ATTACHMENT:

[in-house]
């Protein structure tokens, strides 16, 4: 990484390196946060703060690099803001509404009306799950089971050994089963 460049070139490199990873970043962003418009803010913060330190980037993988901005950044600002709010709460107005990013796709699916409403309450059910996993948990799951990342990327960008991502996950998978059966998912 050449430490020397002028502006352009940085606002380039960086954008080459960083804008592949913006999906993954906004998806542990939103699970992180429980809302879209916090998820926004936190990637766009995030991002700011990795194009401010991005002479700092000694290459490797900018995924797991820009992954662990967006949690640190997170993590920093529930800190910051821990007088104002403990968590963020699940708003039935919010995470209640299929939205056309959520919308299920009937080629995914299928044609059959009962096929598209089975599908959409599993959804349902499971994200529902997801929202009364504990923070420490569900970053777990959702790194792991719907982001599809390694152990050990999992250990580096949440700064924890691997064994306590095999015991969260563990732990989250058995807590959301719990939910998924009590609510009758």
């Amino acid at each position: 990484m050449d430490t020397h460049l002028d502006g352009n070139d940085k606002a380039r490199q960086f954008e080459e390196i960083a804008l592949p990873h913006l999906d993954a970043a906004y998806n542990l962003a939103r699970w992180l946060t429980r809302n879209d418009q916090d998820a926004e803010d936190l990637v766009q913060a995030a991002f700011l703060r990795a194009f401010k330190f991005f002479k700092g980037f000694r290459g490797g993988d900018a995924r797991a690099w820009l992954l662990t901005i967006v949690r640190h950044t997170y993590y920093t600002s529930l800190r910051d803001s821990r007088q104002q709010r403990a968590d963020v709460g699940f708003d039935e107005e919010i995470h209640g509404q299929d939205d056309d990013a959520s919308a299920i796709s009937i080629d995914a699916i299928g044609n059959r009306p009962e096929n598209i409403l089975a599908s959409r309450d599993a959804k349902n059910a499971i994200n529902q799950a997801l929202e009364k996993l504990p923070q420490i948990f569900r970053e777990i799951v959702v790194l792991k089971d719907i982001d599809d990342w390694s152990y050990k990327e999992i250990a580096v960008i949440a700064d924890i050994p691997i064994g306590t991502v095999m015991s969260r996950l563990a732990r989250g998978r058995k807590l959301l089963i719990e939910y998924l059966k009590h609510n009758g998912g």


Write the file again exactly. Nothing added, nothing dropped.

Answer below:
[in-house]
């Protein structure tokens, strides 16, 4: 990484390196946060703060690099803001509404009306799950089971050994089963 460049070139490199990873970043962003418009803010913060330190980037993988901005950044600002709010709460107005990013796709699916409403309450059910996993948990799951990342990327960008991502996950998978059966998912 050449430490020397002028502006352009940085606002380039960086954008080459960083804008592949913006999906993954906004998806542990939103699970992180429980809302879209916090998820926004936190990637766009995030991002700011990795194009401010991005002479700092000694290459490797900018995924797991820009992954662990967006949690640190997170993590920093529930800190910051821990007088104002403990968590963020699940708003039935919010995470209640299929939205056309959520919308299920009937080629995914299928044609059959009962096929598209089975599908959409599993959804349902499971994200529902997801929202009364504990923070420490569900970053777990959702790194792991719907982001599809390694152990050990999992250990580096949440700064924890691997064994306590095999015991969260563990732990989250058995807590959301719990939910998924009590609510009758």
């Amino acid at each position: 990484m050449d430490t020397h460049l002028d502006g352009n070139d940085k606002a380039r490199q960086f954008e080459e390196i960083a804008l592949p990873h913006l999906d993954a970043a906004y998806n542990l962003a939103r699970w992180l946060t429980r809302n879209d418009q916090d998820a926004e803010d936190l990637v766009q913060a995030a991002f700011l703060r990795a194009f401010k330190f991005f002479k700092g980037f000694r290459g490797g993988d900018a995924r797991a690099w820009l992954l662990t901005i967006v949690r640190h950044t997170y993590y920093t600002s529930l800190r910051d803001s821990r007088q104002q709010r403990a968590d963020v709460g699940f708003d039935e107005e919010i995470h209640g509404q299929d939205d056309d990013a959520s919308a299920i796709s009937i080629d995914a699916i299928g044609n059959r009306p009962e096929n598209i409403l089975a599908s959409r309450d599993a959804k349902n059910a499971i994200n529902q799950a997801l929202e009364k996993l504990p923070q420490i948990f569900r970053e777990i799951v959702v790194l792991k089971d719907i982001d599809d990342w390694s152990y050990k990327e999992i250990a580096v960008i949440a700064d924890i050994p691997i064994g306590t991502v095999m015991s969260r996950l563990a732990r989250g998978r058995k807590l959301l089963i719990e939910y998924l059966k009590h609510n009758g998912g």